• Archeological Resources Protection Act of 1979 (P.L. 96-95; 93 Stat. 712)
• Native American Graves Protection and Repatriation Act of 1990 (P.L. 101-601; 104 Stat. 3049)
• 36 CFR 60 (NHPA): “National Register of Historic Places”
• 36 CFR 61 (NHPA): “Procedures for Approved State and Local Government Historic Preservation Programs”
• 36 CFR 63 (NHPA): “Determinations of Eligibility for inclusion in the National Register of Historic Places”
• 36 CFR 68 (NHPA): Secretary of the Interior’s Standards for historic preservation
• 36 CFR 79 (NHPA/ARPA): “Curation of Federally Owned and Administered Archeological Collections”
• 36 CFR 800 (NHPA): “Protection of Historic and Cultural Properties”
• 43 CFR 3: Antiquities Act of 1906
• 43 CFR 7 Subparts A and B (ARPA): “Protection of Archeological Resources, Uniform Regulations” and “Department of the Interior Supplemental Regulations”
• 43 CFR 10 (NAGPRA): Determination of rights to Native American human remains, associated and unassociated funerary objects, sacred objects, and objects of cultural patrimony
West Virginia State Code:
• 29-1-8: “Historic preservation section; director
Title 82 Series 2: “Standards and Procedures for Administering State Historic
• 29-1-8a: “Protection of human skeletal remains, grave artifacts and grave markers;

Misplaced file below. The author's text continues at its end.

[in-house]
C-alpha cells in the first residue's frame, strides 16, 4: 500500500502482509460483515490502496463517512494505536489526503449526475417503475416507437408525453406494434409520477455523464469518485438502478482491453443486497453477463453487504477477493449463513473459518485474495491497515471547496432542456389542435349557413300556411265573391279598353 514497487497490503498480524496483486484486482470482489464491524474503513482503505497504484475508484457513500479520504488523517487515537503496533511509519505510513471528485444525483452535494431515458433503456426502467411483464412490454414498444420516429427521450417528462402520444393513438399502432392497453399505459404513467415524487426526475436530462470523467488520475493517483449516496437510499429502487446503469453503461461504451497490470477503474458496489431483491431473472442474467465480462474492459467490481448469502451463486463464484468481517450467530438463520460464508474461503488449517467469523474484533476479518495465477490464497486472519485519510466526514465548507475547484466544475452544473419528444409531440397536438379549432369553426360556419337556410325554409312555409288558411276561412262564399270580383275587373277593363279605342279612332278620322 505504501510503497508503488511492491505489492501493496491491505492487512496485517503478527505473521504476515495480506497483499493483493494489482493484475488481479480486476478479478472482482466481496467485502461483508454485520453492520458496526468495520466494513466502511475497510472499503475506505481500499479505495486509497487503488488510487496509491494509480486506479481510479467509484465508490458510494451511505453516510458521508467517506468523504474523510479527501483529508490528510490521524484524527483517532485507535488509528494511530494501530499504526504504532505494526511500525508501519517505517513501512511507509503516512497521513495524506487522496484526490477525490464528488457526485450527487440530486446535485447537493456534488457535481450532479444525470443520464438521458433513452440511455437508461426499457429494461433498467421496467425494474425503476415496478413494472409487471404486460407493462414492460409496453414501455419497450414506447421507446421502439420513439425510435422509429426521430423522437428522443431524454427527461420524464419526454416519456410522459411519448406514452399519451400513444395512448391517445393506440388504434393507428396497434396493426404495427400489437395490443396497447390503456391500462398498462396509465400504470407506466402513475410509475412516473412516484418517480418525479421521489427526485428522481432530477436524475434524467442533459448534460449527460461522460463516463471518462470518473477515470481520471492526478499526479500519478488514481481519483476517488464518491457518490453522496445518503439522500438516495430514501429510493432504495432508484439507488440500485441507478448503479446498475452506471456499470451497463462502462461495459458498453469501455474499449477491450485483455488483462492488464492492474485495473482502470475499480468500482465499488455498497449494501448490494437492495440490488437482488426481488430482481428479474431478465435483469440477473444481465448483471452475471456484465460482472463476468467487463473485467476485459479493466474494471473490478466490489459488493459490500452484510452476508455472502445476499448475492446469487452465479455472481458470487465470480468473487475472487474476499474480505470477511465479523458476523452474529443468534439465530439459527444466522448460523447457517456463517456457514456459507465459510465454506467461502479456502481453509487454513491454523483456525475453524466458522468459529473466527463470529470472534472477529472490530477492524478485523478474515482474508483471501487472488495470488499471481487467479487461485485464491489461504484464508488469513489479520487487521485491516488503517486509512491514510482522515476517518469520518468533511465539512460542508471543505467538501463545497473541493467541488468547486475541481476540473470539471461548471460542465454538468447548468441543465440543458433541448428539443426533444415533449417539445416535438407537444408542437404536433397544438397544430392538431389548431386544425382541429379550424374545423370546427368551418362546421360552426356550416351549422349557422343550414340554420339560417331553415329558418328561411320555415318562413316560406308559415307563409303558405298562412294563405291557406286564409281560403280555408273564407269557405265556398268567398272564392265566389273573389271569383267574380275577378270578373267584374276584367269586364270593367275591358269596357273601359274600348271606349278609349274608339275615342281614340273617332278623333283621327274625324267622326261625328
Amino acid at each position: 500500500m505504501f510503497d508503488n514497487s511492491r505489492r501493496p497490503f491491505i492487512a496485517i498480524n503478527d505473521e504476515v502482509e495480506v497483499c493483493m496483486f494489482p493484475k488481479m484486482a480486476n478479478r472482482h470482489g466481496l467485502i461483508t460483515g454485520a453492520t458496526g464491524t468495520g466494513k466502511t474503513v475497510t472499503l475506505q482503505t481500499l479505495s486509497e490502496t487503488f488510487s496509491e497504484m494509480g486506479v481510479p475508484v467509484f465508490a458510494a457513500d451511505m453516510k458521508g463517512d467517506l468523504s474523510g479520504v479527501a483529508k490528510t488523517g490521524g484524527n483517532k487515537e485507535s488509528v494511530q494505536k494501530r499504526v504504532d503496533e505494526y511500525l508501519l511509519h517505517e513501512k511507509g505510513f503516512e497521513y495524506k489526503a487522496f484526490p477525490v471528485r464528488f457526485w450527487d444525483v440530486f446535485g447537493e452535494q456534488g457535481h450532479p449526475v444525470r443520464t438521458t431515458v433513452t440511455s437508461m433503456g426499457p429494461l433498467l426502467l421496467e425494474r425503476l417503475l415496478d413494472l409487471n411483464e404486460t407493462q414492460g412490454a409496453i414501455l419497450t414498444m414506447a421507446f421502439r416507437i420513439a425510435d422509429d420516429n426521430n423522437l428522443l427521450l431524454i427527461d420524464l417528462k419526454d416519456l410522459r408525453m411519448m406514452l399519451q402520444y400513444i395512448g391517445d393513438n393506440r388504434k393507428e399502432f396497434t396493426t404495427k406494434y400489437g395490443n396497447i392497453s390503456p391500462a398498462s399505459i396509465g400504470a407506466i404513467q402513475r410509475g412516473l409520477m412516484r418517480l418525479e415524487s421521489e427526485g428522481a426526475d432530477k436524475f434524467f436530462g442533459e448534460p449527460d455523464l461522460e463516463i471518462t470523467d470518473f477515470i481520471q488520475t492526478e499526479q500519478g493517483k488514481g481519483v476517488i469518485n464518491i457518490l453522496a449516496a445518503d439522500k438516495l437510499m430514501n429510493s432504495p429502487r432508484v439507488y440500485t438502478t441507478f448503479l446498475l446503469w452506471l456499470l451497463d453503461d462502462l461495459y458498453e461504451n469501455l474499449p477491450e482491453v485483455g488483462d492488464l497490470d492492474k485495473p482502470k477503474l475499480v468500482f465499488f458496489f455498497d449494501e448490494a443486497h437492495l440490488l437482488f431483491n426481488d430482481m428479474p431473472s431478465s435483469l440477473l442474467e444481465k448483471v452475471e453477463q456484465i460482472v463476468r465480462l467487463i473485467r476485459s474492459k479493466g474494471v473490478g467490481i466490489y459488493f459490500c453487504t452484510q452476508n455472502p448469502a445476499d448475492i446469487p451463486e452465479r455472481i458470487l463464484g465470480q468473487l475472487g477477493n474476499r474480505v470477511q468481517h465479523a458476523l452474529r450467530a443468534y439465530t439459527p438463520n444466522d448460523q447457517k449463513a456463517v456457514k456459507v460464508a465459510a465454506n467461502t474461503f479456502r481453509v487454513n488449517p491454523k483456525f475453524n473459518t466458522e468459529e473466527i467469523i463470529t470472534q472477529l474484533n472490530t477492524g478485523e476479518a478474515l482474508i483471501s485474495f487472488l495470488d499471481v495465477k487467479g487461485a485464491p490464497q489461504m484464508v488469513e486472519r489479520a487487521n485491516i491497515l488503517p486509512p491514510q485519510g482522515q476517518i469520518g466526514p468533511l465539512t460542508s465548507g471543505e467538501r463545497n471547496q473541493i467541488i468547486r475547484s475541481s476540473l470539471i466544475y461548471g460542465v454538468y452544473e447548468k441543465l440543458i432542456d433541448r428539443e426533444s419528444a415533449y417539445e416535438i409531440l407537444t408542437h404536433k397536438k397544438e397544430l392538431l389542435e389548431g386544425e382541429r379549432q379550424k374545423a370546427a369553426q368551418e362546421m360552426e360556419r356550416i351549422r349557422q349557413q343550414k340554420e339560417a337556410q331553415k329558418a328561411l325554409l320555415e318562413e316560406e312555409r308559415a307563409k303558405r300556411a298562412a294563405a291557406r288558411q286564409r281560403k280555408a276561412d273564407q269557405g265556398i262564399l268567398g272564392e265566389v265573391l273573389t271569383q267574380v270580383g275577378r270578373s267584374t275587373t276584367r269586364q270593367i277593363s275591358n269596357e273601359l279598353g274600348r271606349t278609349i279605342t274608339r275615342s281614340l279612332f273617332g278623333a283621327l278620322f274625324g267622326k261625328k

permits for excavation and removal; penalties”
Title 83 Series 3: “Standards and Procedures for Granting Permits to Excavate
Archaeological Sites and Unmarked Graves”
• 29-1-8b: “Protection of historic and prehistoric sites; penalties”
National Register Publications (United States Department of the
Interior/National Park Service):
• NR Bulletin No. 12: Definition of National Register Boundaries for Archeological Properties
• NR Bulletin No. 15: How to Apply the National Register Criteria for Evaluation
• NR Bulletin No. 21: How to Establish Boundaries for National Register Properties
• NR Bulletin No. 28: Using the UTM Grid System to Record Historic Sites
• NR Bulletin No. 29: Guidelines for Restricting Information About Historic and Prehistoric Resources
• NR Bulletin No. 36: Guidelines for Evaluating and Registering Historical Archaeological Sites and Districts